Telling the story of a problem on an A3 includes looking at the background (why and what), describing its current condition (where things stand), and doing a root cause analysis. And then, establishing goals and targets, proposing countermeasures, making an action plan and determining success metrics. Continue reading
People often ask me, “How do you find time to write”? I have been writing this blog every week for over a year. A very senior leader in our organization who always compliments my writing told me recently, “If you can find time to write it, then I can find time to read it”. I appreciate all the comments on the posts where people share their own perspective and stories.
It is a weekly discipline. But knowing that the content is appreciated and has an impact keeps me going. Writing has also been a great method of reflection for me – Hansei as the Japanese call it.
I guess with over 450 subscribers and more than 27,000 views to date, it’s more than just my family and closest friends who are reading it – that’s all most bloggers ask for.
Regular subscribers get an email notification for each new post. Beyond that, how do I reach readers? I promote each post through the usual social media channels – Facebook, LinkedIn and Twitter — each of which has its own particular audience. I also promote my posts through Next Wave Connect, a social media platform focused on health care. I’m grateful to Anthony Guerra and Kate Gamble at HealthSystemCIO.com for re-posting most of my blog entries; my CIO colleagues who aren’t connected on social media will see them there. And now I publish some posts directly on LinkedIn at the request of one of my connections. He said it would make it easier to share with all of his connections. Continue reading
I usually stay away from politics here, but last Friday was just too monumental. On June 26th, the U.S. Supreme Court ruled definitively in favor of marriage equality. It’s now the law of the land, and for me, it’s personal.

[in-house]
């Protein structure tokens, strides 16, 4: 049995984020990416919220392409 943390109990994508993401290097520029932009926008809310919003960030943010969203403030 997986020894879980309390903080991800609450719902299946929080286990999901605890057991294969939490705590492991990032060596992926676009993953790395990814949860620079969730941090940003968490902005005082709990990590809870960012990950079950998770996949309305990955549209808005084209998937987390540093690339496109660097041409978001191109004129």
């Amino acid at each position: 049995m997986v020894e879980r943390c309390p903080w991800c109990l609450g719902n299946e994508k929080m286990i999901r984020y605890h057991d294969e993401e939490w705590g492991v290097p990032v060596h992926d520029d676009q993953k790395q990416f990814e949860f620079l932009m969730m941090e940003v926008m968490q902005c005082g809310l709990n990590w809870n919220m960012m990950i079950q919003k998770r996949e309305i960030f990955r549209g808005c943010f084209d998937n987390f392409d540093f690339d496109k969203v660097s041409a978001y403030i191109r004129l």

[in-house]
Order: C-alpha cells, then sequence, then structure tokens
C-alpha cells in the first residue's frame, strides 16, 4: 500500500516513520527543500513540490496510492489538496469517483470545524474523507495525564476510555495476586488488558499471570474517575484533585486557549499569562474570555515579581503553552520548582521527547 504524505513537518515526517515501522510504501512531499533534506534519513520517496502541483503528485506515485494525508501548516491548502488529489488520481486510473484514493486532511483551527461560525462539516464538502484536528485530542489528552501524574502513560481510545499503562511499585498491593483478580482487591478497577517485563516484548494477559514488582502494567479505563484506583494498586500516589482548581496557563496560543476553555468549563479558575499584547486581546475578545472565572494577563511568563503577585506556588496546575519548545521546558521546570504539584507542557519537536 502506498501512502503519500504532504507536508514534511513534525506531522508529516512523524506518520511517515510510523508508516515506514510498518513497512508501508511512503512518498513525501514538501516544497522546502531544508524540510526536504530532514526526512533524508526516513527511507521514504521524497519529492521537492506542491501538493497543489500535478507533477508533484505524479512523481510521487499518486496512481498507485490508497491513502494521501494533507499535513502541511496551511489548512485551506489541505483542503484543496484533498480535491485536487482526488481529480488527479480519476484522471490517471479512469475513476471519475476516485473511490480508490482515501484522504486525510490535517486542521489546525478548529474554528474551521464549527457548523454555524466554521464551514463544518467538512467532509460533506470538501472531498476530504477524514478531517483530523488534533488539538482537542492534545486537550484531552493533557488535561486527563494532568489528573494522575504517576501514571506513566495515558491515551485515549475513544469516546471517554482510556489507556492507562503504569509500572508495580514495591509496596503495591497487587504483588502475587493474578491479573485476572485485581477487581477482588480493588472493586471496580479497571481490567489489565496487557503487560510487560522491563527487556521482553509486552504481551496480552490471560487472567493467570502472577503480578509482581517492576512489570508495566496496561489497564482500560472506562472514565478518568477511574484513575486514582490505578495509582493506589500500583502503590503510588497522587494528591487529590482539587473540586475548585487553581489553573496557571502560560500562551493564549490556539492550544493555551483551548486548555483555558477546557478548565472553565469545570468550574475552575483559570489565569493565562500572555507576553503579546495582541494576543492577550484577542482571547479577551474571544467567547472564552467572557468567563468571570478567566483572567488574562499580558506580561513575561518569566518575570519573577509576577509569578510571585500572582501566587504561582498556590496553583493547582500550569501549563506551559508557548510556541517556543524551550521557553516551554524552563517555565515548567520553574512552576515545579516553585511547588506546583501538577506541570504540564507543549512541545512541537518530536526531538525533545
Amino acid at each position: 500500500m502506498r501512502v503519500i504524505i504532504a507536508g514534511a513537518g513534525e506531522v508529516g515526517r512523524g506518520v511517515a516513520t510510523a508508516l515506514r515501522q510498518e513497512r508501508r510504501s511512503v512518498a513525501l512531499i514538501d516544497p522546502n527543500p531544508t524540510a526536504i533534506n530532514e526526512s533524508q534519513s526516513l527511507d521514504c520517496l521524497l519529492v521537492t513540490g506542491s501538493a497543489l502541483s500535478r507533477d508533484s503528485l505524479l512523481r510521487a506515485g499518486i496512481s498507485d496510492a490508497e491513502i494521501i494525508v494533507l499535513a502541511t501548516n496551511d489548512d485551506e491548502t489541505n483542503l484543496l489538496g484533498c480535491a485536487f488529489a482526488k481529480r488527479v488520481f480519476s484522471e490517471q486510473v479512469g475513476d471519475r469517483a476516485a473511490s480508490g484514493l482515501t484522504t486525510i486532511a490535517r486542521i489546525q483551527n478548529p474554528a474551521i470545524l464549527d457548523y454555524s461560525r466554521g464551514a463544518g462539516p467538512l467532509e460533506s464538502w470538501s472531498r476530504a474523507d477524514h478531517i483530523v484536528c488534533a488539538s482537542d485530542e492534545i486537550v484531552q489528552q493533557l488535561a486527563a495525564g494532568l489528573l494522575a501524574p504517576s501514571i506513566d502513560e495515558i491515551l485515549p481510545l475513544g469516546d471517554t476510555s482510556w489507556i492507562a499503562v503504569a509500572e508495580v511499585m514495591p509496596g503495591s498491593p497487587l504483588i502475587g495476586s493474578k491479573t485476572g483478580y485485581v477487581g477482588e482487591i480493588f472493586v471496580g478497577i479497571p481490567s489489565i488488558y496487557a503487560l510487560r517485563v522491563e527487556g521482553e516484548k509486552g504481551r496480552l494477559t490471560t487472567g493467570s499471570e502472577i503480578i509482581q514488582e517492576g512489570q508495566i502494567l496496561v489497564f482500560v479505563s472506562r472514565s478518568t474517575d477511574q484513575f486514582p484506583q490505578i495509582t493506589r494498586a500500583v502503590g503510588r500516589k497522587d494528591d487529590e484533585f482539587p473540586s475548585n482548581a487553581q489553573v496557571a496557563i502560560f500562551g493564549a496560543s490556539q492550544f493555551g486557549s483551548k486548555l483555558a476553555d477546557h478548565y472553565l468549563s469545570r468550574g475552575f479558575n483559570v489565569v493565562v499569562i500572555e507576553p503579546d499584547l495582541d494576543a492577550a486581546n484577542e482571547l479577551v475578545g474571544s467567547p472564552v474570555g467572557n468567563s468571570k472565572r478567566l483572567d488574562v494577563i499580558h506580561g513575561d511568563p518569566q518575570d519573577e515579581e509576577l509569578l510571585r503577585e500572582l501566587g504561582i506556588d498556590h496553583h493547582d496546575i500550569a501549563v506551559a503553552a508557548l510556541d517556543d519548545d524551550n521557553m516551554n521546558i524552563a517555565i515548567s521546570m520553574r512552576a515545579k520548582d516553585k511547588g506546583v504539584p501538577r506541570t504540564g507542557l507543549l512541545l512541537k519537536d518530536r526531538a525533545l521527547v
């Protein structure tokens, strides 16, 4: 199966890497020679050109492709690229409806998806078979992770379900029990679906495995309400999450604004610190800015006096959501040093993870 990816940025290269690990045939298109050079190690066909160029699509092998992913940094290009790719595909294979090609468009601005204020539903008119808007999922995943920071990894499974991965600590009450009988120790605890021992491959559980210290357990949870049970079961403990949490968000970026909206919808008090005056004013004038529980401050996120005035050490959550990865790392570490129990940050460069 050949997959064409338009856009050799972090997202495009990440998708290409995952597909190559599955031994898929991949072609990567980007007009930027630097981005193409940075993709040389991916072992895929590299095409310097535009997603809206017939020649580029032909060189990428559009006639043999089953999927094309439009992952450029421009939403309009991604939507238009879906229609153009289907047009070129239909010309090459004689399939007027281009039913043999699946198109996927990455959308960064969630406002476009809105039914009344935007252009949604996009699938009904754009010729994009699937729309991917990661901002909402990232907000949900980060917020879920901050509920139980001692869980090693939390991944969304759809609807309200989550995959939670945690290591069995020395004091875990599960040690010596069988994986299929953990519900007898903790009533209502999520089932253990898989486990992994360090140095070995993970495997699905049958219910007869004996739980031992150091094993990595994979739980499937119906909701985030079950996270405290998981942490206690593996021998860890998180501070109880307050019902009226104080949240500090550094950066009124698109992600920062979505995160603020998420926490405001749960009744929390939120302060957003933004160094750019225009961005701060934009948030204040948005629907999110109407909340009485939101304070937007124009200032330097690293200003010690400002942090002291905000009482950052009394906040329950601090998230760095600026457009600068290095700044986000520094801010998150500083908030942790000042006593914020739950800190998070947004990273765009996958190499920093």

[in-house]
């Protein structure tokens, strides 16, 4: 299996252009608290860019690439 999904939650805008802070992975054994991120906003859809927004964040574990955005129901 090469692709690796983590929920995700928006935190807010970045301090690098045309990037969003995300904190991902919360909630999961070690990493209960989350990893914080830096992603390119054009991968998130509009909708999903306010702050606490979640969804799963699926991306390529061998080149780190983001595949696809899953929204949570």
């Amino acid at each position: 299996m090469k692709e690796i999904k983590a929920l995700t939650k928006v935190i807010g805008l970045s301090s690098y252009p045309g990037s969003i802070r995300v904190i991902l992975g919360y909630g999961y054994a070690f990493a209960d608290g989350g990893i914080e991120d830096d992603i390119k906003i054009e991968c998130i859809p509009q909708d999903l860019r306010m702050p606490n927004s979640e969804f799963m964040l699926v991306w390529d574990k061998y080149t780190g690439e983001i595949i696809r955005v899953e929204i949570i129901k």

Many families have secrets. Something everyone knows but nobody talks about. But that sounds so yesterday. And yes, for many it is. Yet many families still struggle with acknowledging that a loved one is gay or lesbian. Yes, family secrets – we all have them.
My family is no different. My Aunt Dorothy was born in 1914 and died in 1997 at the age of 83. She lived her entire adult life with her partner, Teal. There was never an open discussion in our family; to us, they were just “life-long friends”. Dorothy and Teal met while serving in the Women’s Army Core (WAC) during WWII, and lived together until Teal died in 1990.
Dorothy, a life-long Roman Catholic never heard a Pope say, as Pope Francis has, “who am I to judge?”
The pain of same sex couples to be accepted and respected in our society was never more evident for me than when Teal was in her final days. Dorothy had cared for her at home as long as she could, but once Teal was hospitalized, the hospital staff ignored Dorothy.
Dorothy was there all day every day and managed all of Teal’s care, but when Teal died the hospital didn’t call her. They called Teal’s nephew instead who had visited her only once or twice while there.
Dorothy walked into Teal’s room to find an empty bed. Continue reading